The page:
Cassin's Vireo, October 25th
Cassin's Vireo is a small songbird similar in appearance to the Plumbeous Vireo but with more green on the back and yellow flanks. They breed in the Pacific Northwest and winter in southern Mexico. SE Arizona is in their migration path, so this bird is likely on his way to the warm climes of Mexico for the winter. They eat insects and forage twigs and foliage in a slow and deliberate manner.
The image above was the best of the series I was able to get last Thursday. The camera appears to have focused on a branch in front of the bird, putting our subject a bit out of focus, giving us that soft focus Art Deco look of the 1930's. Yeah, I know, out of focus . . .
Below are three images of better quality captured at Sweetwater Wetlands in November of 2015. We can see the bird's white "spectacles" and two white wingbars, the forward one being more subtle. A November sighting, this is likely also a migrant who has stopped for a bite on the way to the Mexican Riviera. The middle image shows the bird in mid-hop as he turns to face our right.
Black-tailed Gnatcatcher, October 25th.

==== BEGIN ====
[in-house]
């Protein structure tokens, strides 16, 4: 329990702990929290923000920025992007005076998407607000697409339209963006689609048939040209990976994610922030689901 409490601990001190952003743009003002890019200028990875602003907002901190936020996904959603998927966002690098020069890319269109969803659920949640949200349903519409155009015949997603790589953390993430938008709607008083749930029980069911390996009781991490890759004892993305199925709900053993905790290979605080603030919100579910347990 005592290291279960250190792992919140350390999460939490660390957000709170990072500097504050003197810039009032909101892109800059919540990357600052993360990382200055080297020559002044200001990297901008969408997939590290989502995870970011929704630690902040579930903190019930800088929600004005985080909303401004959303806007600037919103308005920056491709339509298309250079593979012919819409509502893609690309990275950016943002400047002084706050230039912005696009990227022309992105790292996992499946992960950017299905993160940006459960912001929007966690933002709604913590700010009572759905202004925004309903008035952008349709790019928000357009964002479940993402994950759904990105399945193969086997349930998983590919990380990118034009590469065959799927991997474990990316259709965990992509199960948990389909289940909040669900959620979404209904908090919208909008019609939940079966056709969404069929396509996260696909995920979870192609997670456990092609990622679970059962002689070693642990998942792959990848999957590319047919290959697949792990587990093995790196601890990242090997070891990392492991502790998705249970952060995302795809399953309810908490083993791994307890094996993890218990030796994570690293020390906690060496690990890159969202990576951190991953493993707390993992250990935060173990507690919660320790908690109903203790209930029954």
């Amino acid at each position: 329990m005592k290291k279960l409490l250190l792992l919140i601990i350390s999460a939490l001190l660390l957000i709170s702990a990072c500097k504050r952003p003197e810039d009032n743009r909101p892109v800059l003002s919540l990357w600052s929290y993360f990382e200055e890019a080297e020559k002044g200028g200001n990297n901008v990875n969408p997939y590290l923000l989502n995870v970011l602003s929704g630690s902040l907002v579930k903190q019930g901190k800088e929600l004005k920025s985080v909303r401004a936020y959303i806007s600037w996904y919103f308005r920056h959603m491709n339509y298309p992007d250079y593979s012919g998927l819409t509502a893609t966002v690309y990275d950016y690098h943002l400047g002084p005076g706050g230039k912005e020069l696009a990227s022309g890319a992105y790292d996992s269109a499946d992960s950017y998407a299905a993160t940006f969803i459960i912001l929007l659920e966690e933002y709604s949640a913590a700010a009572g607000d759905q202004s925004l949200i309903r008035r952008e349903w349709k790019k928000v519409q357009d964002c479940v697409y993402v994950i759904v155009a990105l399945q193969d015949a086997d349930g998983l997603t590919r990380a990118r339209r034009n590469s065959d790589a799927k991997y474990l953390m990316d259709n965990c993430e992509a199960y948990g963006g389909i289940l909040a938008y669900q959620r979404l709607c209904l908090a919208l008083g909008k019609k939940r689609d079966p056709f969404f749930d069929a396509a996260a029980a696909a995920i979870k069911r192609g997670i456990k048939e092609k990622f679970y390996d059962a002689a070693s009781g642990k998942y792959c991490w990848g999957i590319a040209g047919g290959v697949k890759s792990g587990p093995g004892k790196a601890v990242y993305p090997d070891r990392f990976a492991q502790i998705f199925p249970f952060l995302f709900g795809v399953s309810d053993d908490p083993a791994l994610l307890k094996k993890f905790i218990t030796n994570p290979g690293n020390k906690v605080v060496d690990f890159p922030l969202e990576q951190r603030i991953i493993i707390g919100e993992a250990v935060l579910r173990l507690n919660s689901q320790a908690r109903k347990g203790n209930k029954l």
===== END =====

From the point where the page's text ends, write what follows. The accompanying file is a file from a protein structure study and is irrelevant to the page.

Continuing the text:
Black-tailed Gnatcatchers are small songbirds of the southwest, living year round in desert scrub from SE California, southern Arizona, southern New Mexico, and into northern Mexico. They eat almost exclusively insects, and can live far from water sources. They move quickly in low bushes looking for a variety of insects. The image above was the only one I got of this fast moving bird. Food (understandably) was more important than posing for a bunch of birders.
Fortunately I have other images in my library. The photo below was captured also at Agua Caliente almost one year ago, September 2017. Black-tailed Gnatcatchers are gray with a white eye ring, which is easy to see here, and a black tail with white flashes on the underside. Breeding males have a black cap, which we do not see here. They form lasting pairs and protect the same patch of desert year-round.
The images below were also captured at Agua Caliente, but in March of this year. Given the bird's habits, it is possible that we are seeing the same bird or birds from month to month in the park.
The white flashes on the tail are easy to see in the images above and below.
One final shot shows the bird mid-hop with wings up. These birds are fast. This was shot at 1//1000 second, with the feet and tail fairly sharp with blurring on the wings and head.
That's all for now.
Henry Johnson, photographer and author of this site. For more detail, see About